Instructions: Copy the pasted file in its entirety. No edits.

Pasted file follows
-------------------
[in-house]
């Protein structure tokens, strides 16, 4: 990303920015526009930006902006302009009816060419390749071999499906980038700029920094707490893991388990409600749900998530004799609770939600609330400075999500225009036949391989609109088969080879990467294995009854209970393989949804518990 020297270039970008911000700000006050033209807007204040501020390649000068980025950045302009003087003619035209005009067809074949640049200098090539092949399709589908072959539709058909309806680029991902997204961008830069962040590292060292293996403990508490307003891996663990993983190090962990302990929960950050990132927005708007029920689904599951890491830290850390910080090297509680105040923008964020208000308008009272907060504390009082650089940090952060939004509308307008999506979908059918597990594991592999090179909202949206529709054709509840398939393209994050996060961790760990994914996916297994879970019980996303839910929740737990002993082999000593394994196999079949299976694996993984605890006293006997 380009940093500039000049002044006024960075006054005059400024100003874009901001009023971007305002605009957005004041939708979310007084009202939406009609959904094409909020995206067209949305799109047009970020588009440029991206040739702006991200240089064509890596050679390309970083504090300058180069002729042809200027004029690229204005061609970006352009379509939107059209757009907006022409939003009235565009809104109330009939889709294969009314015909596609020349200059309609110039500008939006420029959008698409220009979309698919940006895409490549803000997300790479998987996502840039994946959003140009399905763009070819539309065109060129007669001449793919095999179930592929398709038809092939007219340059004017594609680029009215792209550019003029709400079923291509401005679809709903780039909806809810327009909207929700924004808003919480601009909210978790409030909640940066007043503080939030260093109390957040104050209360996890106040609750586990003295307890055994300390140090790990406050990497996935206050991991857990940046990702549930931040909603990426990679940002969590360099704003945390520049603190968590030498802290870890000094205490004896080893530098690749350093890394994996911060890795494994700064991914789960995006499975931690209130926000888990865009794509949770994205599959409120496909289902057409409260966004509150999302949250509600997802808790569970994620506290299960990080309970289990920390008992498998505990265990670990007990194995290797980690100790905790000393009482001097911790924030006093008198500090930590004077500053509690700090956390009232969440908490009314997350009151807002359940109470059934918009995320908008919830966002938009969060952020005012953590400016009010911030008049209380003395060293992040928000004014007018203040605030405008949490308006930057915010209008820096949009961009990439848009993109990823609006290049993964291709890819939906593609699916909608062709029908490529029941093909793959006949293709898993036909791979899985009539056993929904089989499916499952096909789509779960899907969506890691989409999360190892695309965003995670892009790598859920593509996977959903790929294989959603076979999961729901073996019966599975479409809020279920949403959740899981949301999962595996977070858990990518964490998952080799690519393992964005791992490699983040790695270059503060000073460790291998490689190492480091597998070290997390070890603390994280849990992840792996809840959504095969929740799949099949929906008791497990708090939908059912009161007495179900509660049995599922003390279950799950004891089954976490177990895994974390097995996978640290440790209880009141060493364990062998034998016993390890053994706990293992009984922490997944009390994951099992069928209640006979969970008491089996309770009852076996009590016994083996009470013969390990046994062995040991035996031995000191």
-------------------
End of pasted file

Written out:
[in-house]
């Protein structure tokens, strides 16, 4: 990303920015526009930006902006302009009816060419390749071999499906980038700029920094707490893991388990409600749900998530004799609770939600609330400075999500225009036949391989609109088969080879990467294995009854209970393989949804518990 020297270039970008911000700000006050033209807007204040501020390649000068980025950045302009003087003619035209005009067809074949640049200098090539092949399709589908072959539709058909309806680029991902997204961008830069962040590292060292293996403990508490307003891996663990993983190090962990302990929960950050990132927005708007029920689904599951890491830290850390910080090297509680105040923008964020208000308008009272907060504390009082650089940090952060939004509308307008999506979908059918597990594991592999090179909202949206529709054709509840398939393209994050996060961790760990994914996916297994879970019980996303839910929740737990002993082999000593394994196999079949299976694996993984605890006293006997 380009940093500039000049002044006024960075006054005059400024100003874009901001009023971007305002605009957005004041939708979310007084009202939406009609959904094409909020995206067209949305799109047009970020588009440029991206040739702006991200240089064509890596050679390309970083504090300058180069002729042809200027004029690229204005061609970006352009379509939107059209757009907006022409939003009235565009809104109330009939889709294969009314015909596609020349200059309609110039500008939006420029959008698409220009979309698919940006895409490549803000997300790479998987996502840039994946959003140009399905763009070819539309065109060129007669001449793919095999179930592929398709038809092939007219340059004017594609680029009215792209550019003029709400079923291509401005679809709903780039909806809810327009909207929700924004808003919480601009909210978790409030909640940066007043503080939030260093109390957040104050209360996890106040609750586990003295307890055994300390140090790990406050990497996935206050991991857990940046990702549930931040909603990426990679940002969590360099704003945390520049603190968590030498802290870890000094205490004896080893530098690749350093890394994996911060890795494994700064991914789960995006499975931690209130926000888990865009794509949770994205599959409120496909289902057409409260966004509150999302949250509600997802808790569970994620506290299960990080309970289990920390008992498998505990265990670990007990194995290797980690100790905790000393009482001097911790924030006093008198500090930590004077500053509690700090956390009232969440908490009314997350009151807002359940109470059934918009995320908008919830966002938009969060952020005012953590400016009010911030008049209380003395060293992040928000004014007018203040605030405008949490308006930057915010209008820096949009961009990439848009993109990823609006290049993964291709890819939906593609699916909608062709029908490529029941093909793959006949293709898993036909791979899985009539056993929904089989499916499952096909789509779960899907969506890691989409999360190892695309965003995670892009790598859920593509996977959903790929294989959603076979999961729901073996019966599975479409809020279920949403959740899981949301999962595996977070858990990518964490998952080799690519393992964005791992490699983040790695270059503060000073460790291998490689190492480091597998070290997390070890603390994280849990992840792996809840959504095969929740799949099949929906008791497990708090939908059912009161007495179900509660049995599922003390279950799950004891089954976490177990895994974390097995996978640290440790209880009141060493364990062998034998016993390890053994706990293992009984922490997944009390994951099992069928209640006979969970008491089996309770009852076996009590016994083996009470013969390990046994062995040991035996031995000191």